Sam pressed the accelerator into the floorboards, trying not to stand in his panic. He risked a glance at Kristen and suppressed a sob.

“She’s fine, man. Just drive!” Ben barked, holding her head and pressing the towel into her throat. Maybe a towel wasn’t the best choice, but they had to use something, didn’t they?

“God damn it!” yelled Sam. “Just God damn everything.” Angry tears rolled down his cheeks even as he concentrated on the road, almost never looking at the speedometer that blared 90mph like an accusation. “We killed her! We did!” Every word accentuated by a fist to the steering wheel.

“She’s fine, man. Just shut up. Shut up and drive.” Ben too, was crying—had never stopped, really. The only thing he’d seen in the last twenty minutes was the gun he held, the bullet he fired, and her toppling to the floor. That he had no choice, that it was the only chance to save her, was little consolation with her bleeding to death in his lap.

“That fucking asshole,” whispered Sam through clenched teeth. Tears he could allow, but he wouldn’t cry; not yet. “I’m glad he’s dead.” Then, like the two were somehow related, “Two miles.”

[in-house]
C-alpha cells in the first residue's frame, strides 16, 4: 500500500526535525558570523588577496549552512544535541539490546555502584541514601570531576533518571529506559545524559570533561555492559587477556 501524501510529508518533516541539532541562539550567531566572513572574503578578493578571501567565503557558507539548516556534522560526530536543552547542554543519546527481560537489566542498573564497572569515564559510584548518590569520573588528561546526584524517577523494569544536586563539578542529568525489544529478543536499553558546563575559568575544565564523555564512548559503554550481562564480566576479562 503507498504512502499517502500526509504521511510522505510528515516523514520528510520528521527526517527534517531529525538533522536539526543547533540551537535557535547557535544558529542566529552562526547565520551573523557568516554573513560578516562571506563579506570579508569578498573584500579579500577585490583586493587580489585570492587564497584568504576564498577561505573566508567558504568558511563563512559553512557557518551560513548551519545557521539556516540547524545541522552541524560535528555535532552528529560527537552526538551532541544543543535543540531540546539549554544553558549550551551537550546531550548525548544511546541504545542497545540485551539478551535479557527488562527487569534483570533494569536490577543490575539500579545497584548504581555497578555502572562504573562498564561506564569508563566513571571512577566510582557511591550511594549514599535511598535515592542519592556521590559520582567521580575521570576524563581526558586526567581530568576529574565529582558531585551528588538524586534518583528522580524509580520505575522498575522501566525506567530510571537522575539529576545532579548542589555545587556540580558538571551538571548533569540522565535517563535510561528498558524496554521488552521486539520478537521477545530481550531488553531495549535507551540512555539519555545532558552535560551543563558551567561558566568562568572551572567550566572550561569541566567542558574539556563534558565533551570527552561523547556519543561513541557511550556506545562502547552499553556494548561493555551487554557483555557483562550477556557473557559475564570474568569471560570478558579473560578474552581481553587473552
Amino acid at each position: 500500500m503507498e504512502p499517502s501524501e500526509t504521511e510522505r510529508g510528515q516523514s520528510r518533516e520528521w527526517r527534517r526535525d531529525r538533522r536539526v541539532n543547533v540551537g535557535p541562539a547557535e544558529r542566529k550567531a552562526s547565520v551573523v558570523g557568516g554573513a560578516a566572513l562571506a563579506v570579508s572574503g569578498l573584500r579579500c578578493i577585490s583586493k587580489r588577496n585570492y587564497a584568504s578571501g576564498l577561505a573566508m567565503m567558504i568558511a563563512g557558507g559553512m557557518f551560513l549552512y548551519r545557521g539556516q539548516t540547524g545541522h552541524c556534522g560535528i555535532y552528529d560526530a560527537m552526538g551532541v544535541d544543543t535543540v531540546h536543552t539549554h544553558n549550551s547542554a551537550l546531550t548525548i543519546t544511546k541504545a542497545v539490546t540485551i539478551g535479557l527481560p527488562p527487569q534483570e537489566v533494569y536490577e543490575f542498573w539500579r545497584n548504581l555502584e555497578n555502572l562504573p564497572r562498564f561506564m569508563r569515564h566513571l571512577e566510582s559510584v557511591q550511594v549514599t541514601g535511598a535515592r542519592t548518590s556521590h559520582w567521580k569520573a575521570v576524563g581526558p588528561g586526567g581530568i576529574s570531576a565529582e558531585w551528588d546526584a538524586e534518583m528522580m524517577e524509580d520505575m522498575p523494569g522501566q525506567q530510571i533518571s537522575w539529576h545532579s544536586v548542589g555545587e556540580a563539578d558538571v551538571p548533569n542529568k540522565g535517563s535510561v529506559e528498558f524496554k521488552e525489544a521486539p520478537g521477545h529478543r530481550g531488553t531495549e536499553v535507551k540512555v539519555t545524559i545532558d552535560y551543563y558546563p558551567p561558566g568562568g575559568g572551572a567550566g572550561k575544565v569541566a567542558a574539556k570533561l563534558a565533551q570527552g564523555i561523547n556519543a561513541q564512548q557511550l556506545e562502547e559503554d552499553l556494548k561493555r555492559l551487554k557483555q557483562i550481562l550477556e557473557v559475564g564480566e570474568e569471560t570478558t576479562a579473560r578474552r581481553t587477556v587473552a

Ben nodded. The intruder was dead, of that neither friend could doubt. The man’s brains littered their front room like gruesome confetti. It wasn’t Ben’s gun, but he fired it anyway. His father would understand, that the lessons at the range and all those hunting trips were not meant to teach him how to kill, but to cherish life and its rare beauty. He felt sick.


They told him to leave. They pleaded for it, begged him to just go away and never return. “Fuck you!” That was how he thanked their reluctance. “Fuck you guys! I ain’t goin’ back to jail. I’ll cut this bitch if you even think of calling the cops.” As if he hadn’t already severed the line to the house; as if any help would come. He edged toward the door, ready to drop the limp bundle he held, ready to escape the spooked men before they could make trouble.

“Take it easy, man,” muttered Sam. “We won’t call anyone. Just let Kristen go.” His voice flirted with outright panic, and it strained every nerve to speak at all, but Sam was certain the intruder would kill Kristen without a second thought if he felt forced. “Please, man?”